For the most part, there were no problems getting along linguistically with New Zealanders. After all, we do share the same tongue. Since the first European settlers came from Merrie Olde England only recently (in the nineteenth century), it stands to reason that the Kiwi tongue will be very much English in the pronunciation of words.
A lot can change in 100 years.
Was the dialect we were hearing a blend of British and Aussie English with some Maori words and phrases thrown in? Is there a distinct New Zealand accent that we could separate from English spoken anywhere else, even in Australia? The answer is yes.
It’s the vowels that distinguish the NZ speaker, I think. There is also a difference in how a Kiwi uses his tongue, but more on that later.
The influence of Maori is primarily in the names of plants and animals for which there are no English substitutes, and in the usage of some expressions. Many place names are also Maori.
What follows is not scientific by any means and would probably make a linguist cringe. Here goes.
The vowel that is most transformed in NZ English is “i.” What is pronounced as a short “i” comes out sounding closer to a synthesis between a short “i” and short “u.” Take the word “it.” It comes out sounding like “ut.” The phrase for which Kiwis are kidded (even ridiculed by Australians) is “fish and chips,” which emerges as something closer to “fush and chups,” though non-Kiwis tend to exaggerate the “u” sound.
Words ending in the sound “air,” as in “hair” or “there,” are pronounced like “ere,” as in “here.” So, “bear” and “beer” are homonyms in NZ.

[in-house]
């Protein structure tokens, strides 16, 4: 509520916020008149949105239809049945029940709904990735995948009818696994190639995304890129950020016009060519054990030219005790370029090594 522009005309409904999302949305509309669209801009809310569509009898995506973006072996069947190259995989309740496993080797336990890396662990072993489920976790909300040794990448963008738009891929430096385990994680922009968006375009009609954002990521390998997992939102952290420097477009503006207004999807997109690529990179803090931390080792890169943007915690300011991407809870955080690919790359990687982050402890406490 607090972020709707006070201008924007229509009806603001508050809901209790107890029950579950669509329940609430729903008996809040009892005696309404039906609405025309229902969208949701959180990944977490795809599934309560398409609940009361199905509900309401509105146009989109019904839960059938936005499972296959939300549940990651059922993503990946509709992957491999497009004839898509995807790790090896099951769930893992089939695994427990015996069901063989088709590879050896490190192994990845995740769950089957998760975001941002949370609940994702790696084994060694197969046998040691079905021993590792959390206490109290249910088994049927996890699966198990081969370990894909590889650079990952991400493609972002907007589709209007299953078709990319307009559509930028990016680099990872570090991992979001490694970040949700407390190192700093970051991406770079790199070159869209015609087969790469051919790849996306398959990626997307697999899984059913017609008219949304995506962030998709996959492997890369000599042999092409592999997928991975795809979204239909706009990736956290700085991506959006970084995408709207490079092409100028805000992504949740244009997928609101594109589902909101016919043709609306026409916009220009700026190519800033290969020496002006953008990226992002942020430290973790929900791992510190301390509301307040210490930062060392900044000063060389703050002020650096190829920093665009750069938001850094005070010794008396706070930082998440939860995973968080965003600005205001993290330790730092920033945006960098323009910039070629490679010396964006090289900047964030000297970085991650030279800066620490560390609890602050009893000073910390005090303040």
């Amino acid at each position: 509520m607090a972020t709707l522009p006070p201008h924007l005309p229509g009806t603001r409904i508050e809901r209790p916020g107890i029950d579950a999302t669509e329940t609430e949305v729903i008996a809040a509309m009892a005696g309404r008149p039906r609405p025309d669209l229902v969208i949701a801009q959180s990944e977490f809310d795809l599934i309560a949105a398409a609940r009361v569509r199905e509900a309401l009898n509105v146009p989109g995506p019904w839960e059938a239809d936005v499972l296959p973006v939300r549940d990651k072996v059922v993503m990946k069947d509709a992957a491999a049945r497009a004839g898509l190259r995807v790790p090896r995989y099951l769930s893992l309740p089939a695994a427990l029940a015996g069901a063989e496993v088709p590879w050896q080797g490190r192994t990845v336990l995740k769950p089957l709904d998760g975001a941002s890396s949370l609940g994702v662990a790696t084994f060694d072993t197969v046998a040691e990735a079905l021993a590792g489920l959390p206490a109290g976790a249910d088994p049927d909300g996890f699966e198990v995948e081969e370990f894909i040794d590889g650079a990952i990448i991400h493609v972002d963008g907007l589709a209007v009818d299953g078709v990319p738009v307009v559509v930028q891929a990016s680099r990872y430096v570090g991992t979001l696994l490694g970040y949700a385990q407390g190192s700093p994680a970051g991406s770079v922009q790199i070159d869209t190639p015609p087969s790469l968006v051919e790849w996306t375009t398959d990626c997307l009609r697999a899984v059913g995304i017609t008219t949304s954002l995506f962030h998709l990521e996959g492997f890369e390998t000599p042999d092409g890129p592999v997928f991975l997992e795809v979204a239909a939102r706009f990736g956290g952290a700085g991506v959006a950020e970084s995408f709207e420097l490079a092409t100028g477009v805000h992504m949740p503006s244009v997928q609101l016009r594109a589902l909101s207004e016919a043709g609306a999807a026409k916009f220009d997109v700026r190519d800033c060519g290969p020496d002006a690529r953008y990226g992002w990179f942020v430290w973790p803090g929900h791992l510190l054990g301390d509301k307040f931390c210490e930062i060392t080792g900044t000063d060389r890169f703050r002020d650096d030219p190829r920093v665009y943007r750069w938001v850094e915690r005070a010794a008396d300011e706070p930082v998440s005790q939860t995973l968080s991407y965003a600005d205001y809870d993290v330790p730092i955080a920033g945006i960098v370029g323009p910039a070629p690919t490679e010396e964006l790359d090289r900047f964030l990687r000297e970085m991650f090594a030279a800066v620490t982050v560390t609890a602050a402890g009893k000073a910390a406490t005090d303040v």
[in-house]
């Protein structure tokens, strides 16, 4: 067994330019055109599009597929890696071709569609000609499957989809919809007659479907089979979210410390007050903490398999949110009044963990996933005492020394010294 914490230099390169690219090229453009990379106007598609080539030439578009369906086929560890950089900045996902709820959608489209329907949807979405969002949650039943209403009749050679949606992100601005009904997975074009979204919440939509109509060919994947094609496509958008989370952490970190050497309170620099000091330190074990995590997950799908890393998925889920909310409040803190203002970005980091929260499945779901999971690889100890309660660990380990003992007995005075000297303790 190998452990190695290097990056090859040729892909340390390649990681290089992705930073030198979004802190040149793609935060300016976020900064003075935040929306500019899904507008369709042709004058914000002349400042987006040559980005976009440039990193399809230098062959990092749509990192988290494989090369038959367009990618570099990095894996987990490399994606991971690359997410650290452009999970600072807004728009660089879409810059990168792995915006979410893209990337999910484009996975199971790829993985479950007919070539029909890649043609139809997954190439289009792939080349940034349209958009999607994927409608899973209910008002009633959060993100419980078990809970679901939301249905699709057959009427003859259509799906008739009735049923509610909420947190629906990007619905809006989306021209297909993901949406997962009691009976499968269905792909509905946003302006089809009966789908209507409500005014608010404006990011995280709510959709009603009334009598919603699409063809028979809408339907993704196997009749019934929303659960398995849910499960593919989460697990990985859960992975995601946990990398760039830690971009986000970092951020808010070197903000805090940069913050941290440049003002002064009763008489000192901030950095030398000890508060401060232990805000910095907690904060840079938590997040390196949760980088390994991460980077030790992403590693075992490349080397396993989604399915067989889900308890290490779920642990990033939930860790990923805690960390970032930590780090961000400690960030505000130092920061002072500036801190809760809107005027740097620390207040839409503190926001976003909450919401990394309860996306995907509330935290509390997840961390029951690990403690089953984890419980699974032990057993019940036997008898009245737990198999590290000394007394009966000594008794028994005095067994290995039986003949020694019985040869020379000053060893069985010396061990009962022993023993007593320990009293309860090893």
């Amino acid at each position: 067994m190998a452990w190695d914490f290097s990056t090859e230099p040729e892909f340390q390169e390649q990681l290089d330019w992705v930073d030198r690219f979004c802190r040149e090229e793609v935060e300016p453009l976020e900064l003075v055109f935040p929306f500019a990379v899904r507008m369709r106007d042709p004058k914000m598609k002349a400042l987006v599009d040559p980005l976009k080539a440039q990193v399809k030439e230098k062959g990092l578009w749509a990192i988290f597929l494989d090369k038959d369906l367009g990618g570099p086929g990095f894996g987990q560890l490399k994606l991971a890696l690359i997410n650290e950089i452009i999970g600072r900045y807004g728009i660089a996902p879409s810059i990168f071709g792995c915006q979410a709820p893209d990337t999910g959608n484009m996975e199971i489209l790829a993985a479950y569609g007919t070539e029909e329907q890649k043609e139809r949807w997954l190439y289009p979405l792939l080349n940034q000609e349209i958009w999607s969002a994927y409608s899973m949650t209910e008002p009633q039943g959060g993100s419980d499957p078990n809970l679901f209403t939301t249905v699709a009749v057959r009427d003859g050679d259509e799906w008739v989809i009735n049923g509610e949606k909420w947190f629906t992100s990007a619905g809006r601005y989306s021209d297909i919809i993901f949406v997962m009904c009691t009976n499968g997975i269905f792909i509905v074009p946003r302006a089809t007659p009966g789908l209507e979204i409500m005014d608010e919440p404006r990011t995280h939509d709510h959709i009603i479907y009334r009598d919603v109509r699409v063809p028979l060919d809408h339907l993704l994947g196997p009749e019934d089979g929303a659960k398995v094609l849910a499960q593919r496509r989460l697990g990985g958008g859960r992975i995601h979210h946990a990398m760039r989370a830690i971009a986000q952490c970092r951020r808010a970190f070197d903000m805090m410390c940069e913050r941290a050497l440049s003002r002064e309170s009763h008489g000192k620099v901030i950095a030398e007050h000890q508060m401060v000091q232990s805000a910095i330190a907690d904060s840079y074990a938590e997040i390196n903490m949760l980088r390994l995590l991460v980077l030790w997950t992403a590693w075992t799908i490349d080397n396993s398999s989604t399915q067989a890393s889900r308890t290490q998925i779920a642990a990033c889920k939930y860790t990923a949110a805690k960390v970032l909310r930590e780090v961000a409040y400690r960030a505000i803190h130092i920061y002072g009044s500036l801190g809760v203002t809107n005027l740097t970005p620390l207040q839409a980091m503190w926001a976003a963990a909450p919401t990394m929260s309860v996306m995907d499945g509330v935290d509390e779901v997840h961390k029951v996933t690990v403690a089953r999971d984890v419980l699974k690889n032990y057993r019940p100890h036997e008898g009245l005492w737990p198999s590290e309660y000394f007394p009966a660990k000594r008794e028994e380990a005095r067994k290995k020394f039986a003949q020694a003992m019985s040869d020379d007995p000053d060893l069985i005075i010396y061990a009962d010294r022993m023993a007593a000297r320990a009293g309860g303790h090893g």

Then, there is the inclination to pronounce words ending in “r” as “ah,” as in the word December, which is a very British holdover. Therefore, “bear” is not like “beer” as in American English, but sounds more like “beeah.” Furthermore, the second “e” in December emerges as a short “i” whose sound can only be made (by me, anyway) by pressing the edges of your tongue flatly along your upper teeth and pronouncing “cem” closer to “sim.” There are more tongue gymnastics involved, but I’m convinced that Kiwis employ a tight tongue when speaking, whereas Americans tend not to engage their tongues with their teeth as much (floppy tongue).
Words with a short “e” sound, like in “eggs” and “said,” come out like a short “i” with a tendency toward a long “e”: eegs and seed. Ask a Kiwi to pronounce the letters F, L, M, N, S and X, and you’re likely to hear eef, eel, eem, een, ees and eex.
Without question, the word that fascinates me most is the word “no,” or any word that ends in an “o” sound. Again, the principle of the tight tongue applies. Americans will pronounce the “o” with no teeth-tongue contact, shaping their lips like an “o.” Now, try clamping the lateral edges of your tongue along your upper teeth, forming a sort of barrel, then spread your lips slightly apart, and then say “no” while drawing the tip of your tongue upward into the barrel. If this is done properly, the word comes out sounding like “no-er-ey,” with no emphasis on the last two parts. It almost sounds like two, even three, barely detectable syllables. When I first heard Kiwis say “no,” I was amazed. I think some Brits pronounce it similarly, but nowhere with the same flair and exaggeration.
I noticed that I could fully understand older NZ’ers, whose dialect hadn’t evolved to the point where I was struggling to make sense of their utterances. Was there a generational drift in dialect, much as what’s happening here in America? Like, fer shur. Truth be told, there were some Kiwis whom we could not, for the life of us, entirely understand. And it would have been rude to say “excuse me” more than once.
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